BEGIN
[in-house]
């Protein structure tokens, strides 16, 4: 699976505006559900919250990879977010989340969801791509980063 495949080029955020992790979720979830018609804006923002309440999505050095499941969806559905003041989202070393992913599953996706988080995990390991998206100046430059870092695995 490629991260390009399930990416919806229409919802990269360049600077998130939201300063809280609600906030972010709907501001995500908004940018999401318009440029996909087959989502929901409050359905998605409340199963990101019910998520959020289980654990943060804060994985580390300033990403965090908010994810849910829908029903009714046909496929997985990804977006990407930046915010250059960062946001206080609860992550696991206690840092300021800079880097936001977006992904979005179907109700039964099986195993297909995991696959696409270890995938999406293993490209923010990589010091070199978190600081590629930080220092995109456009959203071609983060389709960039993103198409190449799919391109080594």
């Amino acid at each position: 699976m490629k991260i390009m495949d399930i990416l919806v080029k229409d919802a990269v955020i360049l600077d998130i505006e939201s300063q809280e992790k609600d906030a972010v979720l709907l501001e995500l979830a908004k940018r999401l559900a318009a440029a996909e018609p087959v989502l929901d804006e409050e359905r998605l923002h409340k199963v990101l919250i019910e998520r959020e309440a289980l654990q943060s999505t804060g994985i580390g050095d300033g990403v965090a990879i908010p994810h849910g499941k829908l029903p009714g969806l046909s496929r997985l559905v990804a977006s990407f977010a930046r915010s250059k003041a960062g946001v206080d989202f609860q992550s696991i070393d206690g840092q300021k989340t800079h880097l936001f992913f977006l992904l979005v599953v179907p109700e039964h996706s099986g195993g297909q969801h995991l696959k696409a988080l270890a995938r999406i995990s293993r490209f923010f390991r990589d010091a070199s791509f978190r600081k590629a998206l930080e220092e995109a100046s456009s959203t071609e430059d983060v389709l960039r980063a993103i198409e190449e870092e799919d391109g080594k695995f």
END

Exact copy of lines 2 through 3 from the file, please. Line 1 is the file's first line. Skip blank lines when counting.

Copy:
């Protein structure tokens, strides 16, 4: 699976505006559900919250990879977010989340969801791509980063 495949080029955020992790979720979830018609804006923002309440999505050095499941969806559905003041989202070393992913599953996706988080995990390991998206100046430059870092695995 490629991260390009399930990416919806229409919802990269360049600077998130939201300063809280609600906030972010709907501001995500908004940018999401318009440029996909087959989502929901409050359905998605409340199963990101019910998520959020289980654990943060804060994985580390300033990403965090908010994810849910829908029903009714046909496929997985990804977006990407930046915010250059960062946001206080609860992550696991206690840092300021800079880097936001977006992904979005179907109700039964099986195993297909995991696959696409270890995938999406293993490209923010990589010091070199978190600081590629930080220092995109456009959203071609983060389709960039993103198409190449799919391109080594």
């Amino acid at each position: 699976m490629k991260i390009m495949d399930i990416l919806v080029k229409d919802a990269v955020i360049l600077d998130i505006e939201s300063q809280e992790k609600d906030a972010v979720l709907l501001e995500l979830a908004k940018r999401l559900a318009a440029a996909e018609p087959v989502l929901d804006e409050e359905r998605l923002h409340k199963v990101l919250i019910e998520r959020e309440a289980l654990q943060s999505t804060g994985i580390g050095d300033g990403v965090a990879i908010p994810h849910g499941k829908l029903p009714g969806l046909s496929r997985l559905v990804a977006s990407f977010a930046r915010s250059k003041a960062g946001v206080d989202f609860q992550s696991i070393d206690g840092q300021k989340t800079h880097l936001f992913f977006l992904l979005v599953v179907p109700e039964h996706s099986g195993g297909q969801h995991l696959k696409a988080l270890a995938r999406i995990s293993r490209f923010f390991r990589d010091a070199s791509f978190r600081k590629a998206l930080e220092e995109a100046s456009s959203t071609e430059d983060v389709l960039r980063a993103i198409e190449e870092e799919d391109g080594k695995f």